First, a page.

Evangelical Textual Criticism

Saturday, October 15, 2005

Evangelical vocabulary?

I suppose that one of the first things that any group that is seeking to define their own perspective does is to undertake a review of language. The question I have is about the language we generally use for textual criticism. Of course one must maintain a certain parity between one's own language and that of the wider scholarly community if one wants to dialogue with that community. At the same time, we also need to look critically at the vocabulary that is used to see whether it is the most helpful. My little challenge here is to see whether anyone can improve on the terms 'Septuagint' and 'Masoretic Text' (or 'Proto-Masoretic Text'). The problem with the term 'Septuagint' is that is probably gives to many minds the impression of a uniform translation and can often lead to fuzzy thinking about the whole 'Septuagint' as an authoritative entity in the first century AD. The second term, the 'Masoretic Text' strikes me as potentially problematic because its consonants were fixed well before the Masoretes, and the term might therefore give the impression of something formed later. Am I unique in finding these terms unsatisfactory? I can't yet think of better ones. I suppose that we could reserve 'Septuagint' for the Greek Pentateuch and then give names to the other translation groups within something like Rahlfs. We would then need a generic name for them all, preferably a plural. For the Proto-Masoretic Text I'd like something that observes a universal aspect of its spelling in which it differs from other Second Temple texts. Any ideas? Is this a blind alley?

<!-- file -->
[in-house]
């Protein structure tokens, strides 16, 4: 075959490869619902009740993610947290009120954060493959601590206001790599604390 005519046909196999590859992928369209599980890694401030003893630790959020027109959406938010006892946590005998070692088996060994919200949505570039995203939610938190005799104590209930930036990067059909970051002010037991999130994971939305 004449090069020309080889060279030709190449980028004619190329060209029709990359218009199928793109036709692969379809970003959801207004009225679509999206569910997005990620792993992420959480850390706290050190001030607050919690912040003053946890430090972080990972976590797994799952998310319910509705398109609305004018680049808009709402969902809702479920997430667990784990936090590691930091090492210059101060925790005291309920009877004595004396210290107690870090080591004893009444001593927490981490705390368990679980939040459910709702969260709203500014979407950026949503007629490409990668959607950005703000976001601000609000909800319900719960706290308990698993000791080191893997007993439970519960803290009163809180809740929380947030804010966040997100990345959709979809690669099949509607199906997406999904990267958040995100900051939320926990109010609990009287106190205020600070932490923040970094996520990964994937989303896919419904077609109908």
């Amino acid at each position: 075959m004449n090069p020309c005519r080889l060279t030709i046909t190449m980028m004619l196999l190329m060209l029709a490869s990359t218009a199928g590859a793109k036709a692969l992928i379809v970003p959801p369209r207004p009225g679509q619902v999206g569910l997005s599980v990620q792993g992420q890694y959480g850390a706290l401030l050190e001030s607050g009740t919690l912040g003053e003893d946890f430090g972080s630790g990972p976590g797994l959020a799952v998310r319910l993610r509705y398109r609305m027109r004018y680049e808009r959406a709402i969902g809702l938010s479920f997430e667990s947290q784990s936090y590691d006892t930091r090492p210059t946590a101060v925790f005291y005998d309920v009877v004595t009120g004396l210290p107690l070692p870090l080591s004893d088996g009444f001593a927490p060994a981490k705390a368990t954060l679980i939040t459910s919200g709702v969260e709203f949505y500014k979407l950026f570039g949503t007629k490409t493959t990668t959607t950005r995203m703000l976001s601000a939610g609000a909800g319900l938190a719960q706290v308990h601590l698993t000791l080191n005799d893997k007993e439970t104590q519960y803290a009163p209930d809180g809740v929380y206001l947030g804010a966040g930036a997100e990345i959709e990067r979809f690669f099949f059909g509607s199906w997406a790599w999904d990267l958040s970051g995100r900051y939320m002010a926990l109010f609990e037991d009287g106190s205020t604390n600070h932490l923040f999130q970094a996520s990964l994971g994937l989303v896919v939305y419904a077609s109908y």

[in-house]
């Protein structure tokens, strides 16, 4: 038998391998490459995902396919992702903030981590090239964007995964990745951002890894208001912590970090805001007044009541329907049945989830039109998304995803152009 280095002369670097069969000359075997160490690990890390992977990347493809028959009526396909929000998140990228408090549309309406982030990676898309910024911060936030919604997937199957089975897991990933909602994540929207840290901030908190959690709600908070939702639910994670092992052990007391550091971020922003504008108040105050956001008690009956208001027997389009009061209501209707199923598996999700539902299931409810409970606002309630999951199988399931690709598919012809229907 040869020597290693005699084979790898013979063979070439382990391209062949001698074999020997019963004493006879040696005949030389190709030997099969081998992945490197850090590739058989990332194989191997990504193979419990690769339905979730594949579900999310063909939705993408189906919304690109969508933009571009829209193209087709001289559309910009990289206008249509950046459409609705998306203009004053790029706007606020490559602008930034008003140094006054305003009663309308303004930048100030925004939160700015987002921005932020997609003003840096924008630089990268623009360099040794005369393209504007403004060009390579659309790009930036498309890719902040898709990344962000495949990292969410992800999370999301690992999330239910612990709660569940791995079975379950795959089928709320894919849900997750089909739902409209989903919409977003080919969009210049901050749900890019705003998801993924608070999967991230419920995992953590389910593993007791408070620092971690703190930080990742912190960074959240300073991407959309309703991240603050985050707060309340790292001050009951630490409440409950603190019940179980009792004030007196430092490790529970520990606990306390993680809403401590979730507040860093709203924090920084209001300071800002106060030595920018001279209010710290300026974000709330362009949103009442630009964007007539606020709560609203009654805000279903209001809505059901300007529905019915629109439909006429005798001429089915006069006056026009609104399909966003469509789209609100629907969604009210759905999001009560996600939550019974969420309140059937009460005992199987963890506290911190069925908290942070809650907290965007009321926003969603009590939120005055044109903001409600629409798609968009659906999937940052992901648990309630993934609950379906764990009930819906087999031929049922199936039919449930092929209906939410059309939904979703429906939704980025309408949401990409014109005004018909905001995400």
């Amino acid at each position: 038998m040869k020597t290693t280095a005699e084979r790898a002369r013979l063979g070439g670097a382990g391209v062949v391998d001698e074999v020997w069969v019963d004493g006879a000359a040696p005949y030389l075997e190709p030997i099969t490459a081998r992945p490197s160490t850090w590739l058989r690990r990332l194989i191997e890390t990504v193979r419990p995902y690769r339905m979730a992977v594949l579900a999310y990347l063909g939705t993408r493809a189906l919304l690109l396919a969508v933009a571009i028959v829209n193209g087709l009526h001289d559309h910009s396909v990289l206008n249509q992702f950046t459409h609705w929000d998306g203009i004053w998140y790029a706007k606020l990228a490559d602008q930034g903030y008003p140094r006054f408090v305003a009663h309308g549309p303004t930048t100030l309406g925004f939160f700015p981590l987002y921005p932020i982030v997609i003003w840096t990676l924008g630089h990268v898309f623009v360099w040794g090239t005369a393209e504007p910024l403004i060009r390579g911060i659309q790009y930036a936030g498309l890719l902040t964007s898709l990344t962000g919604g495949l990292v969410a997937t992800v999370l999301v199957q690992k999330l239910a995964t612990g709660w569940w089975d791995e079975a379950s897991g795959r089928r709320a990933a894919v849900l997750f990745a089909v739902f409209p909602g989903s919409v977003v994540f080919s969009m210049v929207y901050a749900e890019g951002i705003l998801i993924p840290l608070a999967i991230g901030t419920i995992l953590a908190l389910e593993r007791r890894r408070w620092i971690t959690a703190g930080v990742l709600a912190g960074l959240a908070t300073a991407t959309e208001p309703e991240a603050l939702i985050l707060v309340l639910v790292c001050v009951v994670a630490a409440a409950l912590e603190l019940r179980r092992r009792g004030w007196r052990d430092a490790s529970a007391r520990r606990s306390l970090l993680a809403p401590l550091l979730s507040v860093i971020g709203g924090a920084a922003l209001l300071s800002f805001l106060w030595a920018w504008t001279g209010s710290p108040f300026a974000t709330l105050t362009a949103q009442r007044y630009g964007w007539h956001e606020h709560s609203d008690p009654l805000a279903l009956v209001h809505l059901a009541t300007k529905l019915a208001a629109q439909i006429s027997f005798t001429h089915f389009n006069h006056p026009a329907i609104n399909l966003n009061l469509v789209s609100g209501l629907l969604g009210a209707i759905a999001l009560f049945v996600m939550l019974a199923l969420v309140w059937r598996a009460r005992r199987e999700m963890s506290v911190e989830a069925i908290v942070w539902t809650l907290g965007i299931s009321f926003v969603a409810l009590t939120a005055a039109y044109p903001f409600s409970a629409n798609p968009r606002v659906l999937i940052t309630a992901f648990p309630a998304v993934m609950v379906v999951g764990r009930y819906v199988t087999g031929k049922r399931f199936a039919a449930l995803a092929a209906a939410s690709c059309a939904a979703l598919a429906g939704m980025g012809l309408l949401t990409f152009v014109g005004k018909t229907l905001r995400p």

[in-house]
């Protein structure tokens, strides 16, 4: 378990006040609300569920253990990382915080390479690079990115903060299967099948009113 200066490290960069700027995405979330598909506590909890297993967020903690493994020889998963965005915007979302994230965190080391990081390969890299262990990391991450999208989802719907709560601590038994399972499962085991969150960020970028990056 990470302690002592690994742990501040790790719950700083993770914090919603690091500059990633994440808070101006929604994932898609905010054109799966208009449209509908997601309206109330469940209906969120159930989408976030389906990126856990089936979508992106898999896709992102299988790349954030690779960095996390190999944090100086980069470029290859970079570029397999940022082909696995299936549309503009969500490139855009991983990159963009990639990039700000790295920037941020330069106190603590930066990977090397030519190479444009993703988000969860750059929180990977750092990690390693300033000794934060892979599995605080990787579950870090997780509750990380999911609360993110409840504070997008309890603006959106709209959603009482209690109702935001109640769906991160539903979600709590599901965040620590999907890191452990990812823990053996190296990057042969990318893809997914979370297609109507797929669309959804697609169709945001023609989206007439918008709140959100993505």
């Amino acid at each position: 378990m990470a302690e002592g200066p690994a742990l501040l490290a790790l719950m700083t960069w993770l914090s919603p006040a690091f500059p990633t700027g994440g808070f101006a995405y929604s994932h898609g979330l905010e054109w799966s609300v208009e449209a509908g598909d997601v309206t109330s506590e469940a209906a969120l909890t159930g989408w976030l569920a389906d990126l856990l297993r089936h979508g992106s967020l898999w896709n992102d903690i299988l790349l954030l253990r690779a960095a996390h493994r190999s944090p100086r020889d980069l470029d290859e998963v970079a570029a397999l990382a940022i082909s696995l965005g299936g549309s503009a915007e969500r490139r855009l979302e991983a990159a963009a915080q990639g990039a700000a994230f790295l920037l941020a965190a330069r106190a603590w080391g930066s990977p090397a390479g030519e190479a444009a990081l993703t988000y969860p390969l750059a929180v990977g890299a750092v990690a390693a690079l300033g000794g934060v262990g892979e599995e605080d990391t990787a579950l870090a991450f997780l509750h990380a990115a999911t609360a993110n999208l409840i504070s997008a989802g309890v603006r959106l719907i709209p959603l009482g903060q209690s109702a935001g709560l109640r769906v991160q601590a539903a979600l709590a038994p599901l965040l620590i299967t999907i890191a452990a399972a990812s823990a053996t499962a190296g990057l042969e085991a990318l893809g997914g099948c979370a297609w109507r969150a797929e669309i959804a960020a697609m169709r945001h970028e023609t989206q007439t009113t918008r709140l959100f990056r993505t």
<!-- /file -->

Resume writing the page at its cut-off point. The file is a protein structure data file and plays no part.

3 comments:

  1. I, for one, would certainly be in favor of more specific language in reference to the versions, especially in the case of the Greek tradition. Could not a given Greek version be referred to by its specific recential tag for the purposes of this discussion?

    For the Proto-MT, how about something like the "Hebrew Bible," or perhaps better, the "Hebrew Scriptures" (I even thought about something like "Tanak," but perhaps it too is latent with ideological baggage that might well be avoided). "Hebrew Scriptures" might be appropriate because the consonants were considered authoratative by communities that go very far back, and it would also allow for one to differentiate between readings which are not necessarily Masoretic but point to a Hebrew _Vorlage_ nonetheless.

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  2. Useful terms in referring to Greek OT include: Old Greek, Kaige sections, Alpha text of Esther, Theta text of Daniel. However, many parts of the text, e.g. Joshua are not covered by these. In Judges we sometimes have two significantly different texts. How can we refer to these together? Could we simply refer to Second Temple Greek Versions? Ideally we'd just use one word or two, since that would be most comparable to the term 'Septuagint'. You can see why the term 'Septuagint' is used--it's so easy. We need something equally easy, but not so misleading.

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  3. It's tough, and I don't really like MT or LXX that much. One option is to be very precise the whole time (kaige, LXX-MP etc). Calling something proto-MT (or proto anything) defines it in terms of the later standard, which is ok as long as we remember it is anachronistic.

    The problem with Hebrew Bible for MT is that you are smuggling in the idea that the MT is the Hebrew bible without arguing it.

    LXX for Greek translation is sort of better, as long as you remember that each translation unit is a separate thing.

    Perhaps we just stick with LXX and proto-MT, we all know the caveats and I simply can't think of better alternatives

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